During that interview with Nicole, I was intimidated. Here is someone who is fearless, deeply concerned about the plight of those caught in conflict, but also someone deeply ambitious.

Or consider Michael Hastings. Hastings died in a car accident at the age of 33. He was a Rolling Stone writer and a senior reporter for BuzzFeed. A hard worker and tenacious, he wrote a profile of General Stanley McChrystal, a NATO commander, that, through his patient and intimate reporting, led to the General’s resignation. Here’s someone who worked extremely hard and has the bravery to challenge those around him.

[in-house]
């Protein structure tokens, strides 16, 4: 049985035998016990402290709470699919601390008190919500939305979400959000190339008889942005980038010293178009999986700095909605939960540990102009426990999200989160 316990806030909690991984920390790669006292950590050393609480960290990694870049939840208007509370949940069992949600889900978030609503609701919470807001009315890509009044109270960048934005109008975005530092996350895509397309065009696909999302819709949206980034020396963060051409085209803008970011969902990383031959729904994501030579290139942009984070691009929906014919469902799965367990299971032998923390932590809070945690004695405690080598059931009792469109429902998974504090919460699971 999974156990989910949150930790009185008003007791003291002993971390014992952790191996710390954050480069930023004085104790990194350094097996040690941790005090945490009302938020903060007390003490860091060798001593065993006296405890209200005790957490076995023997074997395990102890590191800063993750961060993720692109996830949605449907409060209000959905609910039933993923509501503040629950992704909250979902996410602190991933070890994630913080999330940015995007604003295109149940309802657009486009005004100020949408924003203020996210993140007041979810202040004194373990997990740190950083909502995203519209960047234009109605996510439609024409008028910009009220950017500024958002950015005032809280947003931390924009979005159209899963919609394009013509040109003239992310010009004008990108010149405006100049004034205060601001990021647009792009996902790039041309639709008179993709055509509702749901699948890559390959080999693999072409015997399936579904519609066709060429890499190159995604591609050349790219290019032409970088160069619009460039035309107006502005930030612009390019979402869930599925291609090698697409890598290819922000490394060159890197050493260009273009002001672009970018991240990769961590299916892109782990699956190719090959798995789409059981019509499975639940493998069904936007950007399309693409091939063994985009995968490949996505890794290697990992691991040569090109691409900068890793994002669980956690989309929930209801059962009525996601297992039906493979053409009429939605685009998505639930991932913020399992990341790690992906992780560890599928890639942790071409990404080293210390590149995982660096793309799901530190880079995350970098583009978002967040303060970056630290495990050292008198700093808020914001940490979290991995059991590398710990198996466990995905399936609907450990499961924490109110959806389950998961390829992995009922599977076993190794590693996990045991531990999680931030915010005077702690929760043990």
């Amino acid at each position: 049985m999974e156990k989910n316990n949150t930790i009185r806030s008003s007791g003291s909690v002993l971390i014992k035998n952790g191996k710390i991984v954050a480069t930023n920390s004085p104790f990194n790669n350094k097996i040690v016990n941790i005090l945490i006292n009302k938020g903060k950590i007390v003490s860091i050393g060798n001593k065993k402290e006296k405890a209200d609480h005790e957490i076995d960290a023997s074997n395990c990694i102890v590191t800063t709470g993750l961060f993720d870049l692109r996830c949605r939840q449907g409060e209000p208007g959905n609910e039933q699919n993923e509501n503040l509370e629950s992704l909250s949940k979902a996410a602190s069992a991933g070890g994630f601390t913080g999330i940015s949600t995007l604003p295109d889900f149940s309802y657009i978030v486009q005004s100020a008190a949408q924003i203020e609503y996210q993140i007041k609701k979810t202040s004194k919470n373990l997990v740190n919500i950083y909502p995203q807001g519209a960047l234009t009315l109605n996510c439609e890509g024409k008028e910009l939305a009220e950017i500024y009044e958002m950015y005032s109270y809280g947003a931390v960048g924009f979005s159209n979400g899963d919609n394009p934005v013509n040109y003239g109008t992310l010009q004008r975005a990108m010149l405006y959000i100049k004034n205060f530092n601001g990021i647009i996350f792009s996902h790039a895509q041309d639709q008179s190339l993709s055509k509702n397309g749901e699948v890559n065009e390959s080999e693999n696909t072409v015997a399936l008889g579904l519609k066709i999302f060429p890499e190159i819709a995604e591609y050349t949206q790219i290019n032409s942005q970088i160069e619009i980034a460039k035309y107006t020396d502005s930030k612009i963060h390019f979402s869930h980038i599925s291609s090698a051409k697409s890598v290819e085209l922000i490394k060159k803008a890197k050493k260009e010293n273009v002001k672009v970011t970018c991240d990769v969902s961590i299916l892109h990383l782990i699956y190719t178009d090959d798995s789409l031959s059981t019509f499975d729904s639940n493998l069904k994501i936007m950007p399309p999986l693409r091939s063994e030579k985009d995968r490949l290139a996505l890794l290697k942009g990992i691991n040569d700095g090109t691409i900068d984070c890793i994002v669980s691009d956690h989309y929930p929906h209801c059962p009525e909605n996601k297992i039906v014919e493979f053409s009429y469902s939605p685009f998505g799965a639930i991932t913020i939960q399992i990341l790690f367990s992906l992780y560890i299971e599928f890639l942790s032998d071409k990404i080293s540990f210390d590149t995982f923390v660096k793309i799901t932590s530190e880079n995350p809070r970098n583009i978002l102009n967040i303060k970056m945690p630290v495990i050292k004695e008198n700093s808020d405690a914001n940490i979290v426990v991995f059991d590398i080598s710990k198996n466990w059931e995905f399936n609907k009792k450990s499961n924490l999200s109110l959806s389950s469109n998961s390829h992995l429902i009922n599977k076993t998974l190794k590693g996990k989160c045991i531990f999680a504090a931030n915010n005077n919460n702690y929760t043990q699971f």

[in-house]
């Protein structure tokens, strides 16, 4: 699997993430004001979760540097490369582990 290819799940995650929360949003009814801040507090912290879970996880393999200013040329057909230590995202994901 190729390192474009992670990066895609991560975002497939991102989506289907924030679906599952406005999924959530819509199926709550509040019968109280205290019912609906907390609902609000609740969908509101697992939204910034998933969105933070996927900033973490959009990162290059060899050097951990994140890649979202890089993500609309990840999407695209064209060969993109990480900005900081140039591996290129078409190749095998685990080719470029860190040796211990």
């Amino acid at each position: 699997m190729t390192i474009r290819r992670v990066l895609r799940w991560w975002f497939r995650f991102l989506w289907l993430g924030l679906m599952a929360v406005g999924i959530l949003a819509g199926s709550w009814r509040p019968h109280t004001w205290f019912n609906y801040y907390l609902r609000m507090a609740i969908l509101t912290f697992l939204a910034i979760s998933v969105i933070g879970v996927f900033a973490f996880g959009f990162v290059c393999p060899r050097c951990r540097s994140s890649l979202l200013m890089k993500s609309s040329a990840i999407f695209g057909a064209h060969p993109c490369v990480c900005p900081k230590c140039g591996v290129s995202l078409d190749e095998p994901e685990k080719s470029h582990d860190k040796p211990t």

Or consider Paul Salopek who is spending seven years walking. Walking over 20,000 km around the world, covering early humans’ migration out of Africa, for the National Geographic. Sometimes, the best journalism is slow journalism.

These are people who take risks. It is not the only way. Brilliance flourishes in quiet, unassuming ways too. But ambition speaks. The willingness to work hard speaks. But perhaps the desire and the effort used to take yourself out of your comfort zone matters most of all.


This is a continuing series exploring the strategies of success of journalists and writers. Parts one and three in the series can be found here and here